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Sleeping Bear Dunes National Lakeshore (National Lakeshore) is hosting an orientation meeting for anyone interested in volunteering to serve as a “Bark Ranger.” Bark Ranger volunteers and their canine companions will serve as ambassadors on National Lakeshore beaches to provide visitors information about the park, highlight pet policies, and pet safety. Bark Rangers will also help to protect the National Lakeshore’s nesting shorebirds
Interested individuals (no dogs, please) can attend one of two orientation sessions. The first will be held on Saturday, May 21 at 1:00 p.m. at the D. H. Day Log Cabin in the D. H. Day Campground between Glen Abor and Glen Haven. Please park in Glen Haven and walk the Sleeping Bear Heritage Trail a quarter-mile to the log cabin. Accessibility parking is available, please call ahead (231-334-4634).
If you are unable to attend the first meeting, another opportunity will be provided on Tuesday, May 24, 7:00-8:30 p.m., at the Philip A. Hart Visitor Center, 9922 Front Street, Empire, Michigan 49630. Bark Rangers will receive training and Bark Ranger gear for their dog, if they choose to volunteer with their dog. You do not have to own a dog to become a Bark Ranger. As part of the volunteer training, a brief session on preventative care for you and your dog while working in hot weather environments will be presented by Dr. Jennifer Sidge, DVM.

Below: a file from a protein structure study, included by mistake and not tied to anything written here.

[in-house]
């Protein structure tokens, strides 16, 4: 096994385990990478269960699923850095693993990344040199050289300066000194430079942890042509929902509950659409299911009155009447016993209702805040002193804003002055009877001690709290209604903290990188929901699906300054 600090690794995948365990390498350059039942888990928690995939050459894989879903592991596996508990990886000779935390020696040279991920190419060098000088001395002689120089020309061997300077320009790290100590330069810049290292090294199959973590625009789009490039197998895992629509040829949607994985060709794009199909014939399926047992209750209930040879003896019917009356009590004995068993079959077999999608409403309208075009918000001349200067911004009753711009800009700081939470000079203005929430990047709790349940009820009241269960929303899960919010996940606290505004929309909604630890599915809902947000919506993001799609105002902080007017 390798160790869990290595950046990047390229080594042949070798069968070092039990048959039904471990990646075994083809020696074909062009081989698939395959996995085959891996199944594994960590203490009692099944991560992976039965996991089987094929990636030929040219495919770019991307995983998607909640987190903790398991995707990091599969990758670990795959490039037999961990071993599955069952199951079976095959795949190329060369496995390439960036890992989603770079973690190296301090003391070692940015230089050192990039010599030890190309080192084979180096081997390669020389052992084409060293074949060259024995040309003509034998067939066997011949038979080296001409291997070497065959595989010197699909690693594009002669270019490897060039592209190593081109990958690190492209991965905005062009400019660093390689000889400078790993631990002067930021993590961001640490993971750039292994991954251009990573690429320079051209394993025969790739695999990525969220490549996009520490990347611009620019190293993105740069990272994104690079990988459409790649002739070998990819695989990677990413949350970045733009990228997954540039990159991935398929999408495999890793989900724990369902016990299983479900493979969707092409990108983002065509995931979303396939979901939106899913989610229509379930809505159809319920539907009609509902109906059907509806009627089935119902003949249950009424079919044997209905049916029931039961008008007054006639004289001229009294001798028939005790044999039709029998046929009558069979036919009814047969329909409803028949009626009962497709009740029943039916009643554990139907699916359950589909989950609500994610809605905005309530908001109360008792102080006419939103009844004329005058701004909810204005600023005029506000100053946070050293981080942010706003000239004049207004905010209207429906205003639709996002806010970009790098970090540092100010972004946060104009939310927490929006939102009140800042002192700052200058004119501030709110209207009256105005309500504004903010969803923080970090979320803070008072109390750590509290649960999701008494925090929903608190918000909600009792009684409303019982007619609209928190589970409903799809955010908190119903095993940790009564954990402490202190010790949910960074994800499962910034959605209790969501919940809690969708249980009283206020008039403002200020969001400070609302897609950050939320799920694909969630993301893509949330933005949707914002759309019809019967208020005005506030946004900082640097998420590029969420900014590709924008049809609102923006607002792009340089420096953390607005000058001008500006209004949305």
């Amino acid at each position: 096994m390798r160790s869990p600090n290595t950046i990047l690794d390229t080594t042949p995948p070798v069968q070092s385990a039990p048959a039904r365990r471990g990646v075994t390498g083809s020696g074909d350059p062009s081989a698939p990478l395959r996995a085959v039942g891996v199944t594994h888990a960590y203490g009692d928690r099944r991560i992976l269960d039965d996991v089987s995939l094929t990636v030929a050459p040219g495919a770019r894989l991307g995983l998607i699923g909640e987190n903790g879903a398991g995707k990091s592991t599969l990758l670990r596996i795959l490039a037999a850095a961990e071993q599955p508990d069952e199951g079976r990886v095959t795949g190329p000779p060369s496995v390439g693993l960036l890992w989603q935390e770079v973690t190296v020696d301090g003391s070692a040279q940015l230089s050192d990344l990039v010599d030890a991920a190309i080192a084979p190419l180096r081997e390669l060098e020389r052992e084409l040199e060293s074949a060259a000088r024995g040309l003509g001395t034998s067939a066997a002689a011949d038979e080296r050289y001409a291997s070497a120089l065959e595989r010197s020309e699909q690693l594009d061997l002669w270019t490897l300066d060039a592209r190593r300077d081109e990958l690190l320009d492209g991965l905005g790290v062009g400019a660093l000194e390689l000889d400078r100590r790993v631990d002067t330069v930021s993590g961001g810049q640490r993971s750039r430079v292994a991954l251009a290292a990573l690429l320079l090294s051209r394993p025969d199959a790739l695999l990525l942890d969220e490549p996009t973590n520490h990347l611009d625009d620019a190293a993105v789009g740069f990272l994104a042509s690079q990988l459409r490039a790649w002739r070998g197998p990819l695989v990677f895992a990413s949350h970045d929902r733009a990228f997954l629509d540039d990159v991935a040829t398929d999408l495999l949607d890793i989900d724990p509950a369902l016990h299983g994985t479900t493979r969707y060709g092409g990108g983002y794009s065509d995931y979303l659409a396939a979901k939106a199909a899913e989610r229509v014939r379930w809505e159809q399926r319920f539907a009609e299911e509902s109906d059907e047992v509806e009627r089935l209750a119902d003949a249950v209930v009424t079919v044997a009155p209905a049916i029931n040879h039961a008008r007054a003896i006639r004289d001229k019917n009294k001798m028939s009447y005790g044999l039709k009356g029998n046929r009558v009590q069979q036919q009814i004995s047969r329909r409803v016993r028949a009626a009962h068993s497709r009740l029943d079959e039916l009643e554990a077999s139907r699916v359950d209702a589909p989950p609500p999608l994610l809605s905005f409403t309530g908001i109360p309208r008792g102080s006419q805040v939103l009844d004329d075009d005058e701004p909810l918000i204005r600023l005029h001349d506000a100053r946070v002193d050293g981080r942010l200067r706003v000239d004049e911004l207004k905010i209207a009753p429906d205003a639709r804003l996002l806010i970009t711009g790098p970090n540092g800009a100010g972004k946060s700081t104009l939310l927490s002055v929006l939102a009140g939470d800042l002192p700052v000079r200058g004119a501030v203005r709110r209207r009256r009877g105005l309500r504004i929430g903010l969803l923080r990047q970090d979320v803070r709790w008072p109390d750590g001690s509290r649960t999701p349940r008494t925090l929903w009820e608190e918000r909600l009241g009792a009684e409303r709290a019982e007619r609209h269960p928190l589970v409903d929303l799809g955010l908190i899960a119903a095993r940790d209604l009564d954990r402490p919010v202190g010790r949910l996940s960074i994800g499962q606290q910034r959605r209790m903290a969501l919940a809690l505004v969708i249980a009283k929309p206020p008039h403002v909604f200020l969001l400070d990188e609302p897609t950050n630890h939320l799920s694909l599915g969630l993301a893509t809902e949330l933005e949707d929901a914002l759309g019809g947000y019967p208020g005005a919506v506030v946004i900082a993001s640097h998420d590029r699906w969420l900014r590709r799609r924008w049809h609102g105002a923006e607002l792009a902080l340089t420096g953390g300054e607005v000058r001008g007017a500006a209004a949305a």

National Lakeshore Wildlife Biologist Sue Jennings is looking forward to the event. “We welcome dogs in the park, but are concerned about the potential impact unleashed dogs may be having on nesting shorebirds, particularly our piping plovers. We are seeing an increase in piping plover nest disturbances from dogs whose owners are not fully aware of the negative impact dogs can have on nesting plovers. We think a Bark Ranger volunteer program could be a fun way to help bridge the information gap and protect our plovers.”
The National Lakeshore provides critical habitat to over one-third of the entire breeding population of the Great Lakes piping plover. In 2015, 28 pairs of 75 known pairs throughout the entire Great Lakes nested within the park. “Volunteers play an integral role in our visitor education and outreach efforts,” Jennings noted, “and can often make a greater impact leading by example. We hope there is enough interest to give this approach a try.”
If you are interested in volunteering but are unable to attend either of the sessions, please contact NPS Wildlife Biologist Sue Jennings at 231-326-4751.